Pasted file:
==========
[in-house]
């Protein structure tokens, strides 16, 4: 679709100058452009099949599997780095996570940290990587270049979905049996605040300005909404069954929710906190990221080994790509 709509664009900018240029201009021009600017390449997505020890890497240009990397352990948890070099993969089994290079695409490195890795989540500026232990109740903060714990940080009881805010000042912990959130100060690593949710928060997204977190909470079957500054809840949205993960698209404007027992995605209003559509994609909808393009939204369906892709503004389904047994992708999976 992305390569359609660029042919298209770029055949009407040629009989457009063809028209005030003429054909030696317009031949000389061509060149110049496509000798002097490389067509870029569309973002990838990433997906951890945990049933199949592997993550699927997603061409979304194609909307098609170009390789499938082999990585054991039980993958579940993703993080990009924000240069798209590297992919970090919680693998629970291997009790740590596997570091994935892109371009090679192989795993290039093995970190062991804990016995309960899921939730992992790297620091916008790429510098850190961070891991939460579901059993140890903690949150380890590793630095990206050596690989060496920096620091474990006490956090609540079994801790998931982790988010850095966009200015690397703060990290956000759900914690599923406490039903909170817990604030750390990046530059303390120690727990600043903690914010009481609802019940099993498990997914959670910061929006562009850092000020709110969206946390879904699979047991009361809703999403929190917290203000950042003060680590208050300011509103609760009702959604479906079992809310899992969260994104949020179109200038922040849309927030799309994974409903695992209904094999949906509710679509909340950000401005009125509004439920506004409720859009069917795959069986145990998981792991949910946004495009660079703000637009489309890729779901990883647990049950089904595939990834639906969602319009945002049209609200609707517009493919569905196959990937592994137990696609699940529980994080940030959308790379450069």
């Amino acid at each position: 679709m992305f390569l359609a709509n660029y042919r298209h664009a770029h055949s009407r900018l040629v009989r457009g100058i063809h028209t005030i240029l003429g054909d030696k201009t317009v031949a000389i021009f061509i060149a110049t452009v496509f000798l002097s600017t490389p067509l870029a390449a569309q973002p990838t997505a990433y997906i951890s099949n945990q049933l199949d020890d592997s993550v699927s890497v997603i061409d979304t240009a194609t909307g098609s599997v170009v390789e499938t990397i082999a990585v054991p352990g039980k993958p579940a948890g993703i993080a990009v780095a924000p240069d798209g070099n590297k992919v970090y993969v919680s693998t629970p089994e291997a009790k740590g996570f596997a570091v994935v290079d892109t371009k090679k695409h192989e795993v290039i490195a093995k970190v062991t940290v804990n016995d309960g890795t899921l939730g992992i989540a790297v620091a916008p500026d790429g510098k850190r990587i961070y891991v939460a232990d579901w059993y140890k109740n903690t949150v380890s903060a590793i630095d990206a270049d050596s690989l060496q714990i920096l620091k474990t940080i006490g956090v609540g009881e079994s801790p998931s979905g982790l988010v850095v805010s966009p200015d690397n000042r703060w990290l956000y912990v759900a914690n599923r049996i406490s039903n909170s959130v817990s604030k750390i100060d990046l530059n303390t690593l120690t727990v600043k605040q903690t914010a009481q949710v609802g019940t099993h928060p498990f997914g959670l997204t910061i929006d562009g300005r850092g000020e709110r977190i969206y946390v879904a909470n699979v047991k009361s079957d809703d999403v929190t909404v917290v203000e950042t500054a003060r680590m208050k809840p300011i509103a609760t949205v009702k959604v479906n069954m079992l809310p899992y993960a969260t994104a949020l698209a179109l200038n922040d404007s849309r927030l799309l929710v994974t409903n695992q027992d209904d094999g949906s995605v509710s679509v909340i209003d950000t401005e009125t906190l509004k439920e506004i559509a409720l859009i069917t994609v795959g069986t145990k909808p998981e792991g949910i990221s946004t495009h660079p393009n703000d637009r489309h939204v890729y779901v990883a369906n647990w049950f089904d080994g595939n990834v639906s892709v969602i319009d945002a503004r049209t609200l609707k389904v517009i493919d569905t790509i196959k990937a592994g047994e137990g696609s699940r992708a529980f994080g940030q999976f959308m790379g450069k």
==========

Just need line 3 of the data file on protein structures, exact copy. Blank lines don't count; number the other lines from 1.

């Amino acid at each position: 679709m992305f390569l359609a709509n660029y042919r298209h664009a770029h055949s009407r900018l040629v009989r457009g100058i063809h028209t005030i240029l003429g054909d030696k201009t317009v031949a000389i021009f061509i060149a110049t452009v496509f000798l002097s600017t490389p067509l870029a390449a569309q973002p990838t997505a990433y997906i951890s099949n945990q049933l199949d020890d592997s993550v699927s890497v997603i061409d979304t240009a194609t909307g098609s599997v170009v390789e499938t990397i082999a990585v054991p352990g039980k993958p579940a948890g993703i993080a990009v780095a924000p240069d798209g070099n590297k992919v970090y993969v919680s693998t629970p089994e291997a009790k740590g996570f596997a570091v994935v290079d892109t371009k090679k695409h192989e795993v290039i490195a093995k970190v062991t940290v804990n016995d309960g890795t899921l939730g992992i989540a790297v620091a916008p500026d790429g510098k850190r990587i961070y891991v939460a232990d579901w059993y140890k109740n903690t949150v380890s903060a590793i630095d990206a270049d050596s690989l060496q714990i920096l620091k474990t940080i006490g956090v609540g009881e079994s801790p998931s979905g982790l988010v850095v805010s966009p200015d690397n000042r703060w990290l956000y912990v759900a914690n599923r049996i406490s039903n909170s959130v817990s604030k750390i100060d990046l530059n303390t690593l120690t727990v600043k605040q903690t914010a009481q949710v609802g019940t099993h928060p498990f997914g959670l997204t910061i929006d562009g300005r850092g000020e709110r977190i969206y946390v879904a909470n699979v047991k009361s079957d809703d999403v929190t909404v917290v203000e950042t500054a003060r680590m208050k809840p300011i509103a609760t949205v009702k959604v479906n069954m079992l809310p899992y993960a969260t994104a949020l698209a179109l200038n922040d404007s849309r927030l799309l929710v994974t409903n695992q027992d209904d094999g949906s995605v509710s679509v909340i209003d950000t401005e009125t906190l509004k439920e506004i559509a409720l859009i069917t994609v795959g069986t145990k909808p998981e792991g949910i990221s946004t495009h660079p393009n703000d637009r489309h939204v890729y779901v990883a369906n647990w049950f089904d080994g595939n990834v639906s892709v969602i319009d945002a503004r049209t609200l609707k389904v517009i493919d569905t790509i196959k990937a592994g047994e137990g696609s699940r992708a529980f994080g940030q999976f959308m790379g450069k």